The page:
There’s still time to nominate local icons for Best of D.C.
It’s been a reasonably quiet offseason for the local NFL team, which is widely regarded as evidence of a culture change under second-year GM Scot McCloughan. Like a slacker finally pulling it together in his late 20s, the team has stowed its penchant for drama, tightening discipline and ceasing to blab about internal strife.
The injury suffered by LB Junior Galette just days before this week’s start of training camp obviously marks an end to that quiet streak, and it has the potential to trigger a regressive spiral into what have traditionally been the team’s worst tendencies.
The injury is a significant event on its own. The linebacker was signed late in the 2015 offseason after being cut by New Orleans in the face of “off-the-field issues,” which in this case is the socially acceptable euphemism for accusations of fighting a dude with a belt (in a 2013 incident captured on video), hitting a woman (in the same video), pushing a woman as he was trying to get her to leave (in a different incident), and apparently tussling with at least one Saints teammate.
But Washington needed help rushing the passer, and this seemed like a potential buy-low opportunity to sign a young, productive player from the damaged-goods shelf.
So McCloughan had a meeting with Galette that the GM says included tears and sweat and lots of very dramatic-sounding eye contact, and based on that, along with character testimony from current D.C. players who knew Galette and assurances about the strong veteran leadership in the locker room, the team rolled the dice.
When a player on your hometown team is accused of crimes, there’s an emotional component to the reaction, a one-sided personal connection to the team that makes you extend the same “not him, couldn’t possibly be” faith to a player that you would to a family member. When the team signs someone who is already “troubled,” the feelings are more complicated, and sometimes more craven: Either you very quickly develop an imagined loyalty to a guy simply because he’s started using #HTTR in his tweets, or you mentally minimize the accusations and maximize the football impact to rationalize the signing.
Personally, I was able to do the latter with the Galette signing. The violent incidents in which he was apparently involved seemed less like systemic issues with women and more like impulse control problems—not great, but much easier to believe someone could grow out of. I’m not proud of thinking this way, but that’s following a sports team in 2016.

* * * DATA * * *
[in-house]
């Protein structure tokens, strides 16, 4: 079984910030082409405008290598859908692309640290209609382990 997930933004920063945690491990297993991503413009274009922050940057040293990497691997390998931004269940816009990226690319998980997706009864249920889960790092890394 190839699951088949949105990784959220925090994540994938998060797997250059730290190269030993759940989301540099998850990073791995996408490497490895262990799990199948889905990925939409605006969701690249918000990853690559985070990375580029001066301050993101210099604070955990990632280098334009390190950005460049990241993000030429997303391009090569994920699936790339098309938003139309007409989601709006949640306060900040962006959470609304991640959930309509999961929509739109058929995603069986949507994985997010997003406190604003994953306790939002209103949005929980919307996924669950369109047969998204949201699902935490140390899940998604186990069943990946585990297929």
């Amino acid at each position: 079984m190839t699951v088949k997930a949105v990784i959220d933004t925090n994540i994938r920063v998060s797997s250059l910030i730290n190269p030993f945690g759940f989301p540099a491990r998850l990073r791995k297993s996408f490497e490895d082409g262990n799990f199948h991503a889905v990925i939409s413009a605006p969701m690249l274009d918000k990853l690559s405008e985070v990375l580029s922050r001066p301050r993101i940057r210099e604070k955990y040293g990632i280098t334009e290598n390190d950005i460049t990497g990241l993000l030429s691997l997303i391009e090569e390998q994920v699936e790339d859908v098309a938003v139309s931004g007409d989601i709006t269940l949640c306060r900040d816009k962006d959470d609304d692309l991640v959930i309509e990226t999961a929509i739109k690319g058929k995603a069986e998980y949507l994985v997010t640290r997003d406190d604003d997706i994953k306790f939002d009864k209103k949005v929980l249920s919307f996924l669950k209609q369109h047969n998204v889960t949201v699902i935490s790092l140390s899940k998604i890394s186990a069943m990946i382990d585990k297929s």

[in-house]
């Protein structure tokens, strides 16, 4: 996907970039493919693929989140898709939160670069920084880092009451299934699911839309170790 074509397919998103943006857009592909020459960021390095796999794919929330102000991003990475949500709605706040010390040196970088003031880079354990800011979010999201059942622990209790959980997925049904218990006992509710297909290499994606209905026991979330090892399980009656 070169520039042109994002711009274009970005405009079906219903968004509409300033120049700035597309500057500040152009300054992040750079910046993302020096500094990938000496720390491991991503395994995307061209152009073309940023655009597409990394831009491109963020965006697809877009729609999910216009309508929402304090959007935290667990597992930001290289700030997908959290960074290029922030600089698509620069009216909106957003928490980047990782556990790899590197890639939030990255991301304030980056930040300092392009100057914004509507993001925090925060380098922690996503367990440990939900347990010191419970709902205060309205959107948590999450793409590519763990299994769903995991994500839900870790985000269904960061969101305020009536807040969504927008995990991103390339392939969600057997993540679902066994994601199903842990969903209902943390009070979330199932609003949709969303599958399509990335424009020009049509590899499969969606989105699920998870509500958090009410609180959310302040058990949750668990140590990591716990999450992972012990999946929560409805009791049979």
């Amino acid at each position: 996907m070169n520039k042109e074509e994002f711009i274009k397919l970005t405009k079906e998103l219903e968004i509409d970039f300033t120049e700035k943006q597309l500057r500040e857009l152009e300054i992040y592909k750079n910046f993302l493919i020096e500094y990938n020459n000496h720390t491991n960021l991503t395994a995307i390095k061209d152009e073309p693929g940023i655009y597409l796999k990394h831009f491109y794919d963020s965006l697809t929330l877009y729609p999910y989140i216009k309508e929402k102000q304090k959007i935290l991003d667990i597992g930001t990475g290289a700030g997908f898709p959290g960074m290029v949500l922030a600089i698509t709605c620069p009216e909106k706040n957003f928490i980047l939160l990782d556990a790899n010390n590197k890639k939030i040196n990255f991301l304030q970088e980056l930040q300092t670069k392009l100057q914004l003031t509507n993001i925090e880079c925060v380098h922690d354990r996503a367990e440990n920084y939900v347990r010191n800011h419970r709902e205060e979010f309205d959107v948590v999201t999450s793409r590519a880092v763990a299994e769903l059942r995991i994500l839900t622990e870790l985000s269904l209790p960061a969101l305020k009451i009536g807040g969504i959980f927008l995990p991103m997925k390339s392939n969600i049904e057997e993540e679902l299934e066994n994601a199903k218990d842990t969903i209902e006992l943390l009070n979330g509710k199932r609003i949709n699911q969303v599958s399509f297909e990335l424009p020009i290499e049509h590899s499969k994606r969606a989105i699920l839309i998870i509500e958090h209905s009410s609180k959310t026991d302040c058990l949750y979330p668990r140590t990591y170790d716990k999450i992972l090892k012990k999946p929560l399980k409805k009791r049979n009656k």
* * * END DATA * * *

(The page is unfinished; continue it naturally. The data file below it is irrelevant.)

This latest injury, though, puts the team in the position to potentially double down on that same gamble to fill the Galette-shaped hole in the roster: Greg Hardy is sitting out there looking for work. If Galette had a checkered history, Hardy’s is grandmaster-level chess. Hardy allegedly beat up his girlfriend, threw her onto a couch covered with a pile of guns, and then very definitely failed to express contrition about the incident once he had served his suspension. He apparently was also a terrible, disruptive presence in the Dallas locker room last year, fighting with coaches and showing up late for meetings. Katie Nolan of Fox Sports probably summed it up best by dismissing Hardy as “a garbage human who [was] punished for being garbage.”
When he wasn’t being a garbage human, though, Hardy was also really good at sacking the quarterback. And that’s cause for concern.
In 2008, Washington lost defensive end Phillip Daniels to a knee injury on the first day of training camp, and immediately made an ill-fated trade for big-name pass-rusher Jason Taylor. Taylor was not a garbage human, but he also wasn’t a fit for the team. The next offseason, the team would sign Albert Haynesworth, a definite “garbage human” candidate, in the doomed hope that he would be non-garbage on the field.
That’s the way things used to go here, and signing Hardy would essentially be a combination of those two dreadful moves. When the news of Galette’s injury broke, conflicting reports on the team’s interest in Hardy quickly followed, and I devoutly hope the truth is that the team has no interest. Because there’s no real sweat-and-tears story that McCloughan could spin that would make me excited about a Hardy signing. There is no on-field success that would retroactively justify such a move.
If the team signs Greg Hardy, the message will not only be that the franchise cares more about football than about people, but that the culture hasn’t really changed at all, that the same terrible decisions are being made anew. Signing this particular garbage human would restore the team’s reputation as a garbage franchise.